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PrattTribune - Pratt, KS
  • County joins lawsuit against state

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  • Pratt County is joining several other Kansas counties in a lawsuit against the State to recover funds it did not receive from the Kansas Department of Revenue as required by state statute.
    Pratt County lost some $32,000 in funds it was supposed to receive from the Oil and Gas Valuation Depletion Trust Fund for fiscal year 2013, part of over $7 million Kansas counties did not receive from the fund.
    The action was approved at the Pratt County Commission meeting Monday after County Counsel Bob Schmisseur brought the matter to the attention of commissioners.
    The Kansas Association of Counties indicated that the Legislature has acted incorrectly in this matter and Schmisseur agrees.
    Schmisseur said the county needed to act quickly to get involved with the lawsuit because if they don't do anything by the end of the week, it will be too late to act later.
    "We're going to protect our rights," Schmisseur said.
    The county can withdraw from the lawsuit in the future if it wants to.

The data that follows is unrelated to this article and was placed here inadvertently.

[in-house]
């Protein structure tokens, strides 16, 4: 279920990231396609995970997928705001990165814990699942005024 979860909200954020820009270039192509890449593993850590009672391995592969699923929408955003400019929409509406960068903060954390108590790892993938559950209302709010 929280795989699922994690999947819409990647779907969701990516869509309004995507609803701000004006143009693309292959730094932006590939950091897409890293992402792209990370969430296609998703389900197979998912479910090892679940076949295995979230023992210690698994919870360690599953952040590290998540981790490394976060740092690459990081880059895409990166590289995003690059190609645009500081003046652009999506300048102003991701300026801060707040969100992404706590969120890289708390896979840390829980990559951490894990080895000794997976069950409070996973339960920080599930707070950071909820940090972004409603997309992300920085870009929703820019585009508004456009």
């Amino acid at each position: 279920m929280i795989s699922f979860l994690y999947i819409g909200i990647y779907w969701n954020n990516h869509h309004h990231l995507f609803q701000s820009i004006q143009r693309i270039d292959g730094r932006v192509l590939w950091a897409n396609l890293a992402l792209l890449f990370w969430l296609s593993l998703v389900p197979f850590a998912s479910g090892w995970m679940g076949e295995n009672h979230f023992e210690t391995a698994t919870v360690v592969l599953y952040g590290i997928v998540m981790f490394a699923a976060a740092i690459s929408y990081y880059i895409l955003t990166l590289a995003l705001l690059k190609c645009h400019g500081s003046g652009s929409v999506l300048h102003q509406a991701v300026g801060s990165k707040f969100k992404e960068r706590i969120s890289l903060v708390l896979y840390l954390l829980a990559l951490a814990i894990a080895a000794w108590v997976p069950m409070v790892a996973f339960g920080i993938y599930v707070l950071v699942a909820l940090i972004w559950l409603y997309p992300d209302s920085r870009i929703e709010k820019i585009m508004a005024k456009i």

Pratt County was supposed to receive just over $61,300 from the Oil and Gas Valuation Depletion Trust Fund for fiscal year 2013.
    That amount was based on a 12.41 percent return on $494,100 in Pratt County oil and gas severance taxes collected in fiscal year 2013.
    However, the Kansas Department of Revenue retroactively imposed a six percent return they established for fiscal year 2014 on fiscal year 2013. That meant that Pratt County would receive only $29,650, less than half the amount they were supposed to receive, Schmisseur said.
    But wait, there's more. Pratt Country Treasurer Amy Jones brought the Oil and Gas Valuation Depletion Trust check to the commission meeting and revealed that Pratt County had received $600 less than even the six percent should have given them so Pratt County ended up with a loss of about $32,000.
    Pratt County was not the only county to lose money this way. Schmisseur brought in a list of 56 other counties and the Department of Revenue had short changed each one in the same manner.
    In each case, every county received less than half what it was supposed to receive. The amount of funding lost was highest in counties that had the most oil and gas production. Barber County took the biggest hit with a loss of $645,000.
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